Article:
Turn off that TV
A study has linked prolonged television viewing with an increased risk of type 2 diabetes, cardiovascular disease, and all-cause mortality. Also, televisions and other electronic devices emit blue light, which affects the levels of the sleep-inducing melatonin more than any other wavelength. Another problem is what you’re watching. Chances are a movie or a late show that you find will be more stimulating than relaxing, keeping you awake, which has many side effects, including weight gain.
Step out of your comfort zone
Neuroscience has demonstrated that brain elasticity is encouraged by new things, according to Dr. Roger Jahnke from Health Action Synergies and author of “The Healer Within.” This means it’s critical to your growth to step out of your comfort zone from time to time – the courage comes from shifting your perspective. Learn to reframe those “out of your comfort zone” experiences as a positive instead of negative.
Spend more time with friends
Have you ever met anyone who has ever said “I wish I spent more time at work.” Probably not. The good things about being in your 40s is that drama of your earlier years is behind you. So enjoy the freedom. On a more serious note, research shows that social support can moderate genetic and environmental vulnerabilities for mental illness, possibly by fostering effective coping strategies. So catch up with old friends and don’t let these relationships fall to the wayside again.
Make fun a priority
Take a look at your schedule. How many events do you see that you are genuinely looking forward to? If it’s full of business meeting and other professional obligations, you need to re-do your schedule. It’s time to set aside time for activities that make you happy. They could be anything from a spontaneous road trip and a dangerous winter hike to surprising a relative you haven’t seen in years. The more positive and fun things you do, the happier you will feel.
Handle stress like a champ
Many people thrive when they are under some amount of pressure, but chronic stress can be totally debilitating and a huge health risk. Apply a few tips to handle stress at work, which is usually the biggest culprit. The excessive tension and pressure will eventually take a toll on your physical and mental health with upset stomach, headaches or migraines being only a few of the possible side effects.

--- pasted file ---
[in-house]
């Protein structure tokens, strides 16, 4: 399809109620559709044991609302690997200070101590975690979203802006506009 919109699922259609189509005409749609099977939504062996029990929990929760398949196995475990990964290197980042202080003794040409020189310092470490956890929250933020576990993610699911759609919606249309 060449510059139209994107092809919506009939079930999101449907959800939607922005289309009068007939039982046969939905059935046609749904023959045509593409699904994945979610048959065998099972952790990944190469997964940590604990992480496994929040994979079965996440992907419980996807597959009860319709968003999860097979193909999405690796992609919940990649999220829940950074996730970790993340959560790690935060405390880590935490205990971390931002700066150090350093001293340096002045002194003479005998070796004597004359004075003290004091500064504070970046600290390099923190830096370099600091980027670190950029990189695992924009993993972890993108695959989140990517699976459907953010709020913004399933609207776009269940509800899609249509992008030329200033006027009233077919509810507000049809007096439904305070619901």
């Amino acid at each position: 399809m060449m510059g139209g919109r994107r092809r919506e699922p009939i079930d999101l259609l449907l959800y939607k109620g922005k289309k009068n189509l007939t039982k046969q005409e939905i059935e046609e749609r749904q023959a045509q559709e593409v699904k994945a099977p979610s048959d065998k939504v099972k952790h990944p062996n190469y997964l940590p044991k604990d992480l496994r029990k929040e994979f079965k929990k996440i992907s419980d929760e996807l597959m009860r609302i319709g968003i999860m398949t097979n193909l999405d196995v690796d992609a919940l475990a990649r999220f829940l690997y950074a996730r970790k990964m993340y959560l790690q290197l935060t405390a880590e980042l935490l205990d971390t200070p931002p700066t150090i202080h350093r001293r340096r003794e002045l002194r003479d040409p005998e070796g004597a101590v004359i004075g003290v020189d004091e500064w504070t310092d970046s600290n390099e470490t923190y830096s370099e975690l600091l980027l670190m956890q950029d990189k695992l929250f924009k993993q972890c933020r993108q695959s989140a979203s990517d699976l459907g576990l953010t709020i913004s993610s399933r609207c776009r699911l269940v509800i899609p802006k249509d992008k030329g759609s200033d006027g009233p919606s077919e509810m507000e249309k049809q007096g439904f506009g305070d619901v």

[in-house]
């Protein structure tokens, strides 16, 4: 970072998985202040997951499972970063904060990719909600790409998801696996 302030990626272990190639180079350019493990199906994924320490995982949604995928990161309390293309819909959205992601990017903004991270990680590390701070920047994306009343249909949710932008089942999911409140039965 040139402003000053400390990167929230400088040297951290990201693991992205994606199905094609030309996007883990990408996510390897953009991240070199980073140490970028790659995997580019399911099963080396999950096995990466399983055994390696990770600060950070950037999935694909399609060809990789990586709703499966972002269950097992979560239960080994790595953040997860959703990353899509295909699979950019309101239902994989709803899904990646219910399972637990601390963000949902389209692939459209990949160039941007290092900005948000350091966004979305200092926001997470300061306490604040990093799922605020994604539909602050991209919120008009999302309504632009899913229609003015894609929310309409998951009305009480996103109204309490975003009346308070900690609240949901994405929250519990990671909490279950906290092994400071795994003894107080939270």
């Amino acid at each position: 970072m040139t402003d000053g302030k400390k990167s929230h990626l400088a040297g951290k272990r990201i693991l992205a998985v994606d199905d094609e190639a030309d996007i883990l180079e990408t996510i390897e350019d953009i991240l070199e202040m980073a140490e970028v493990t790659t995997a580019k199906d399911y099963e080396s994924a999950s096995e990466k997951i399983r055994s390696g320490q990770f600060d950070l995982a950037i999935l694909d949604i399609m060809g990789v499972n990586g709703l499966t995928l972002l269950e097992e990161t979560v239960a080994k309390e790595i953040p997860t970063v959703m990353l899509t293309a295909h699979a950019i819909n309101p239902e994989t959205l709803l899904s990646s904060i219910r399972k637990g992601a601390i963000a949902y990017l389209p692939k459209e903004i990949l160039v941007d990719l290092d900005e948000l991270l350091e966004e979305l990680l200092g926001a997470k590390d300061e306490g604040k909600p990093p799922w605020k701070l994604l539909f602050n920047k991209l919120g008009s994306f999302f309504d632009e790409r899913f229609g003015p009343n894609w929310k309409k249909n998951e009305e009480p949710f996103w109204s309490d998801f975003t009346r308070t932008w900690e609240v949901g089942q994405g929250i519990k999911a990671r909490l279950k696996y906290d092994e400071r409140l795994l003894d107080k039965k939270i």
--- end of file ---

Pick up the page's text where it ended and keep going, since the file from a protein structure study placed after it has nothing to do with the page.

Listen to cheerful music
Music has the ability to change your mood in an instant, Tackaberry says. And science has proven it. Another benefit of music is that it leads to social connections, which is also an effective way to fight the winter blues. Studies show that listening to your favorite music is a great wat to relieve stress. Happy tunes relax blood vessels and increase blood flow.
Wear sunscreen year-long
Dermatologists recommend wearing sunscreen all the time, even in the winter, when people are outside. Everyone gets incidental exposures of sun that in some cases can cause sunburn and significant skin damage. Wearing sunscreen on a regular basis can help prevent this. And whatever you do, don’t use suntan booths. They are incredibly dangerous; you are exposing your skin to ultraviolet radiation.
Read more books
Stay informed, have plenty of subjects to talk about at parties, keep your brain sharp, and lower your risk of developing dementia. The benefits of reading more range from social to scientific. Reading keeps your brain young. Spending an hour a day to read helps with that, according to research. Also, “the more that you read, the more things you will know. The more that you learn, the more places you'll go,” according to Dr. Seuss.
Develop a new hobby
Cook at home
People who frequently cook meals at home eat healthier and consume fewer calories than those who cook less, according to new Johns Hopkins Bloomberg School of Public Health research. It’s no surprise that the combination of fewer carbohydrates, less sugar and less fat – a very healthy diet – can add years to your life. Turn it into a cooking party, and have fun!
Take sleep seriously
A minimum of 7-8 hours each night, a pre-bed routine without screens, and making your room cool, quiet, and peaceful are key steps to get started. Sleep deprivation affects the brain in a way that makes you want to eat more and not process food efficiently. It sparks a vicious cycle where you are left feeling tired, slowing your metabolism and playing tricks with your hormones.